4. Fear, Scams, Problems and Looming Disasters—Be afraid, get clicks.
  5. Sexy, Cute and Attractive—Sex sells. Lust draws attention.
  6. Divide and Conquer (Us versus Them)—Polarize your audience, get attention. Many of the chain letters you get asked to pass on are all about supporting one side of an argument while attacking another, particularly when it comes to politics.
  7. Shock and Awe—Take someone by surprise, present something as outrageously and wildly different.
  8. Curiosity, Confusion, Riddles and Puzzles—Make readers have to read just to get your idea out of their heads.
  9. Caught in the Act—People love it when the rich, powerful and famous are caught doing something they shouldn’t, especially when it is against their accepted brand or persona.
  10. Contrary, Contentious and Devil’s Advocate—Challenge accepted wisdom, deep-seated stereotypes and assumptions.

10 Headline Formulas That Work

To get you started creating compelling headlines, use the following “fill in the blanks” headline formulas.

  1. Do You Make These ________ Mistakes?
  2. The Secrets of ___________
  3. What ______ Can Teach Us About ________
  4. Everything You Know About _____ Is Wrong<
  5. How _______ Made _____ and You Can Too!
  6. If You ________, You Can ___________
  7. Finally, No More _______
  8. At Last! _________
  9. Learn How Millions of ______ ________
  10. How to Get More/Better/Cheaper _______

If you like these headline ideas, make sure you click here to download the free PDF 102 Proven Headline Formulas now.

Over to You

Share some of your best headlines with us in the comments!

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About the Author, Chris Garrett

Chris Garrett is co-author of the book Problogger, professional blogger, Internet Marketing Consultant, new media industry commentator, writer, coach, speaker, trainer and web geek. Other posts by »




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  • http://twitter.com/StevenAitchison Steven Aitchison

    Great post Chris. I have found a great headline that works every time, and I mean every time, is:
    100 Ways to _________________________
    I have studied this type of headline and I haven’t found 1 blog post that hasn’t done well when this headline has been posted. Yes, it’s hard work but well worth the hours put in to do research and writing, and it quickly becomes a blogs ‘pillar post.’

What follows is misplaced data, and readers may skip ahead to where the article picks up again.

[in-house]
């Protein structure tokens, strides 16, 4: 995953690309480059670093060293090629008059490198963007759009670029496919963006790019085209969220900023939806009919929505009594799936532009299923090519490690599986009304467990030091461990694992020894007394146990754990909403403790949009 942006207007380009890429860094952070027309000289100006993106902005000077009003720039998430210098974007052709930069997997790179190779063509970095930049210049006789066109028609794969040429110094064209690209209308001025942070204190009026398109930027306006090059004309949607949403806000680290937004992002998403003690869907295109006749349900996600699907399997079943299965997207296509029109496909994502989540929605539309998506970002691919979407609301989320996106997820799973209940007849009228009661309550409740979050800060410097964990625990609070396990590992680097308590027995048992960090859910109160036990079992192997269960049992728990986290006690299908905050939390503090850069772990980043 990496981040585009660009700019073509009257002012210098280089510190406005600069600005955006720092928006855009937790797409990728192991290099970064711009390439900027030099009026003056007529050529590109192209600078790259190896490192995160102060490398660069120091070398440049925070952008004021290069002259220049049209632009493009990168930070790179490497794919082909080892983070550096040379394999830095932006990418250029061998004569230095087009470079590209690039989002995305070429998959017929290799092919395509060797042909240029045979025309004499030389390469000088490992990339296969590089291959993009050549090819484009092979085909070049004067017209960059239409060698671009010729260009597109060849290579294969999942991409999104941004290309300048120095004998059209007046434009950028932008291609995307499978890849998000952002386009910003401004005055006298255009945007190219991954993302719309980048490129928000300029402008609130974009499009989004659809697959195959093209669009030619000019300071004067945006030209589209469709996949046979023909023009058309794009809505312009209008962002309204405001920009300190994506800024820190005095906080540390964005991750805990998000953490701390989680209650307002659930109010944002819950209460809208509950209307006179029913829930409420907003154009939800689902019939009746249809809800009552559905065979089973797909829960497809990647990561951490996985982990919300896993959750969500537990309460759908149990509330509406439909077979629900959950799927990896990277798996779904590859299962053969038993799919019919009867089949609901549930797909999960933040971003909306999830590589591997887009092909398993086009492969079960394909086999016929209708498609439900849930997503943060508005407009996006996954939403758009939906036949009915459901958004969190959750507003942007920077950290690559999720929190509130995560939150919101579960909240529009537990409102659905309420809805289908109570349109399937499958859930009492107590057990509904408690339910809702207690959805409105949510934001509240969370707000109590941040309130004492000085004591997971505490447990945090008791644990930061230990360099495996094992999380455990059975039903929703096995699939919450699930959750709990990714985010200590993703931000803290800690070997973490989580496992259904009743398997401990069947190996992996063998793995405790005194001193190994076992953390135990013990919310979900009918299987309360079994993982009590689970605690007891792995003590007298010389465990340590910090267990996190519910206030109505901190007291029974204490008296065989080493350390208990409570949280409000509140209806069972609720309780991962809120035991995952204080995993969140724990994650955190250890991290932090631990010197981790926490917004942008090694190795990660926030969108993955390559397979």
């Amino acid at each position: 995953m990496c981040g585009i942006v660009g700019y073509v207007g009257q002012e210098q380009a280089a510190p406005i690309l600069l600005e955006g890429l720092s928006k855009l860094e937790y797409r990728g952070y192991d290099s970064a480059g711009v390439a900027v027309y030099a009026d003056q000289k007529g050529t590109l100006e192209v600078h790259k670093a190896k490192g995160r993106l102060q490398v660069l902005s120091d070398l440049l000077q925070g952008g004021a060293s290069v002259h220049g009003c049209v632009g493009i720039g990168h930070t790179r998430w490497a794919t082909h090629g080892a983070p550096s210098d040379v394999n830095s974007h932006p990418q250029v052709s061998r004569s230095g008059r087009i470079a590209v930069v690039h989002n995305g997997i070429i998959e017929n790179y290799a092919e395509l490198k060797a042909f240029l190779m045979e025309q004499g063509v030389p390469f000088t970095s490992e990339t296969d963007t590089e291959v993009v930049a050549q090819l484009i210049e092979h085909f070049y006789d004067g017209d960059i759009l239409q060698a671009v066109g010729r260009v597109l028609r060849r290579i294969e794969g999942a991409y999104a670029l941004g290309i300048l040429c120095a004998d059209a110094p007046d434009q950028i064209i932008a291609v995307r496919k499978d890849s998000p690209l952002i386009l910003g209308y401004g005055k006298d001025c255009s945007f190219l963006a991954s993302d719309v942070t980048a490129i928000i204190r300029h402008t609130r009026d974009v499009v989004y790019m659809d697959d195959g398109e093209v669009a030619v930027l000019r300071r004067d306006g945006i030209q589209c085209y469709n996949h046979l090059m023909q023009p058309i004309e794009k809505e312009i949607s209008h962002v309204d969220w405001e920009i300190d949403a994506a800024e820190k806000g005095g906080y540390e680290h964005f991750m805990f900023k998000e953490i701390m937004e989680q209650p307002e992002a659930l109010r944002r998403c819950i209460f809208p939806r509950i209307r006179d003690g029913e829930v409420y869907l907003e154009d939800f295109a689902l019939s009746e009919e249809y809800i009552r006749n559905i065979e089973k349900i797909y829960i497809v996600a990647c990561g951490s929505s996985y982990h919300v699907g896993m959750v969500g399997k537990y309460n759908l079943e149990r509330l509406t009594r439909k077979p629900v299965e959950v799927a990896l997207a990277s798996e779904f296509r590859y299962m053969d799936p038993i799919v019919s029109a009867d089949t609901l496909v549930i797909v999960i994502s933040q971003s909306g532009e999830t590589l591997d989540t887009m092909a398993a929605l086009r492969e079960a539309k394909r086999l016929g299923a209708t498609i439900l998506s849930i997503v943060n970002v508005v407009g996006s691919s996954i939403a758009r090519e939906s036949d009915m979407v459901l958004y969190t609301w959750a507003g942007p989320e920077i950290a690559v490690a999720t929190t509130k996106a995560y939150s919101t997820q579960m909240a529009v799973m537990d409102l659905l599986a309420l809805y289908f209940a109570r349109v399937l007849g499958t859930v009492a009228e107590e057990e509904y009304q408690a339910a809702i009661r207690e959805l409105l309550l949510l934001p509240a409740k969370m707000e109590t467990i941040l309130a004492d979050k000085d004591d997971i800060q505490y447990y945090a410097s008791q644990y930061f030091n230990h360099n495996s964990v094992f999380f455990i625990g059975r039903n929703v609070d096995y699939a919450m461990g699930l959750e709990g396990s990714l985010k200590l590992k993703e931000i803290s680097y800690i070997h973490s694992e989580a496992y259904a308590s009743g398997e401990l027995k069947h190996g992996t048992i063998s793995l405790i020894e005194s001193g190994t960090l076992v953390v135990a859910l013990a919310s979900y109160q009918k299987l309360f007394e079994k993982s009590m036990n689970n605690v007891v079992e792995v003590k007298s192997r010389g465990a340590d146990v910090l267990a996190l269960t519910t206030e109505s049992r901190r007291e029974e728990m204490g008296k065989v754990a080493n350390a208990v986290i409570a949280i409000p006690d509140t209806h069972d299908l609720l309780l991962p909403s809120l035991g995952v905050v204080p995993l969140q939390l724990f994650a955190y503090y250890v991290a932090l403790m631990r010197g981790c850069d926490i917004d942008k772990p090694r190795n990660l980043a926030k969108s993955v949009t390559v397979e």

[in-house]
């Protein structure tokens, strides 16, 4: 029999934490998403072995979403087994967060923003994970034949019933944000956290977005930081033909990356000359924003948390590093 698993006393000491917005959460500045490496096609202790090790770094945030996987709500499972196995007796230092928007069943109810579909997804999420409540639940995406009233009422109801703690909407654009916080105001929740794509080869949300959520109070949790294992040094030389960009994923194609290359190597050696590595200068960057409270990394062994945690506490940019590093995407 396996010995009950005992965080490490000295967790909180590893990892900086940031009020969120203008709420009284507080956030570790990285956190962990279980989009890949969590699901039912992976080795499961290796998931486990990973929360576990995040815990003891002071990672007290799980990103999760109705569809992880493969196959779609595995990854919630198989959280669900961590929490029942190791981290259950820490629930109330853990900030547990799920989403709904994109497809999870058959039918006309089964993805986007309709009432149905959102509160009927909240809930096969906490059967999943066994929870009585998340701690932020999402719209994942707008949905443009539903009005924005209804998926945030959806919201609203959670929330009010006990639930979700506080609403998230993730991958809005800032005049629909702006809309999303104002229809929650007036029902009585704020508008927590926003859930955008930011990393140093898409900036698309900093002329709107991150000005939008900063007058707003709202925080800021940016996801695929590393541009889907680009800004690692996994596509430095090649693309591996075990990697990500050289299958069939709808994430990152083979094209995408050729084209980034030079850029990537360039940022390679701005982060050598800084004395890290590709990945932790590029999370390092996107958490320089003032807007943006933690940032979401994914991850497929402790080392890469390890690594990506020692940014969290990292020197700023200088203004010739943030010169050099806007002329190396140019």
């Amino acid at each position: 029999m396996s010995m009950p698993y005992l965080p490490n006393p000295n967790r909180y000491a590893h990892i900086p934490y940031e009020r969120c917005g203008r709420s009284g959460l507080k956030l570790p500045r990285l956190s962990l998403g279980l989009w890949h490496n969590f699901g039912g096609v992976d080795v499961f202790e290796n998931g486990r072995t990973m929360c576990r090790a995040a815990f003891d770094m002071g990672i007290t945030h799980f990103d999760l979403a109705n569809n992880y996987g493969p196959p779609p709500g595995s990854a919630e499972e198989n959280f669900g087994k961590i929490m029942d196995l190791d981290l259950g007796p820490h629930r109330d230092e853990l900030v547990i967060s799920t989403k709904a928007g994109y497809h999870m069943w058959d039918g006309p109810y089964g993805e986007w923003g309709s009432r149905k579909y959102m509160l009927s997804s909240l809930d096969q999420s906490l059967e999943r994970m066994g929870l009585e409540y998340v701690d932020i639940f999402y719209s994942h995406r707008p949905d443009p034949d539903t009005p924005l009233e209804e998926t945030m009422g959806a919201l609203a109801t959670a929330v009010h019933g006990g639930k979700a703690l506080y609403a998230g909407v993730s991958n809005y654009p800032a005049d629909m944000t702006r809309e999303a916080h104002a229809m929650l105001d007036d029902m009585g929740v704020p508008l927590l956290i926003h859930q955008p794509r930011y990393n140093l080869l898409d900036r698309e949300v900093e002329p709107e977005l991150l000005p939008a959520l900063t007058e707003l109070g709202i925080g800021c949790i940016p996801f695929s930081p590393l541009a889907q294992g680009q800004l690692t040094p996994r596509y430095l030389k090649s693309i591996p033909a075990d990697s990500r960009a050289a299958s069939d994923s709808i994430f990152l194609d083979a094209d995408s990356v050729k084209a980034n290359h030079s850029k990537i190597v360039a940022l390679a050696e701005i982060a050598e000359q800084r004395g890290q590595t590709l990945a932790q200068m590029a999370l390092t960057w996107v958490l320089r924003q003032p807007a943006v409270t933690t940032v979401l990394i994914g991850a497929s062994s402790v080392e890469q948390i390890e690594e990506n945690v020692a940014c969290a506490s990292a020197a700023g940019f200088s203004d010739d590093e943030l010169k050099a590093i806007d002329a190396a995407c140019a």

• Anonymous

    Good tip Steven :)

  • http://thedanielrichard.com Daniel Richard

    Agreeing with Steve’s tip. Specific numbers or huge numbers works.

    Eg: 27 Ways _________
    is definitely better than 4 Ways ________ (*yawn* to this).

  • http://www.beremarkable.in Ramkarthik

    Nice post Chris. I agree with all your points.

    Joe Sugarman said in his copywriting book that (not exactly the below lines):

    The purpose of a headline is to make the reader read the first line. The first lines purpose? To read the second line. And the purpose of second line? If you said it is to read the third line, then you are absolutely right.

    I have heard people say that they have doubled their conversions by only changing the headline.

    I downloaded your workbook and it is really good.

    There is another headline format that works(I don’t remember seeing that in the workbook. Forgive me if you have already included that):

    When [Industry Experts] [Problem] This Is What They Do

    It follows the famous headline:

    When Doctors “Feel Rotten” This Is What They Do

    Enjoyed the post Chris.

    Cheers,
    Ramkarthik

  • Anonymous

    Good point but you also have to use caution with huge numbers as a headline has to be *believable* – so sometimes a smaller number works better because of the credulity factor :)

  • Anonymous

    Nice! Thanks for that @Ramkarthik

  • http://thedanielrichard.com Daniel Richard

    *believable* and have to deliver. :)

  • http://www.webuildyourblog.com/ Andrew Rondeau

    I recently did a little bit of analysis on my blog post headings and every one that asked a question (bar one) attracted comments.

    Andrew

  • http://www.webuildyourblog.com/ Andrew Rondeau

    I recently did a little bit of analysis on my blog post headings and every one that asked a question (bar one) attracted comments.

    Andrew

  • http://www.kaplancopy.com/blog Jodi Kaplan

    A few more formulas:

    ___ Little Things That Mess Up Your _____

    ____ Secrets of Highly Successful______

    ____ Things You Didn’t Know Your _____ Could Do

    Oh, and questions are a great way to get attention. Make sure that the answer isn’t clearly “yes” or “no.”

  • http://www.kaplancopy.com/blog Jodi Kaplan

    A few more formulas:

    ___ Little Things That Mess Up Your _____

    ____ Secrets of Highly Successful______

    ____ Things You Didn’t Know Your _____ Could Do

    Oh, and questions are a great way to get attention. Make sure that the answer isn’t clearly “yes” or “no.”

  • http://www.thenichethinktank.com The Niche Think Tank

    Thanks for the article and the free headlines. much appreciated, definitely a resource to help my blog.

  • http://www.thenichethinktank.com The Niche Think Tank

    Thanks for the article and the free headlines. much appreciated, definitely a resource to help my blog.

  • Anonymous

    Do you come up with the headline before you write the post? I find the satisfaction of completing a post and eagerness to get it published means I skimp on spending time on the headline.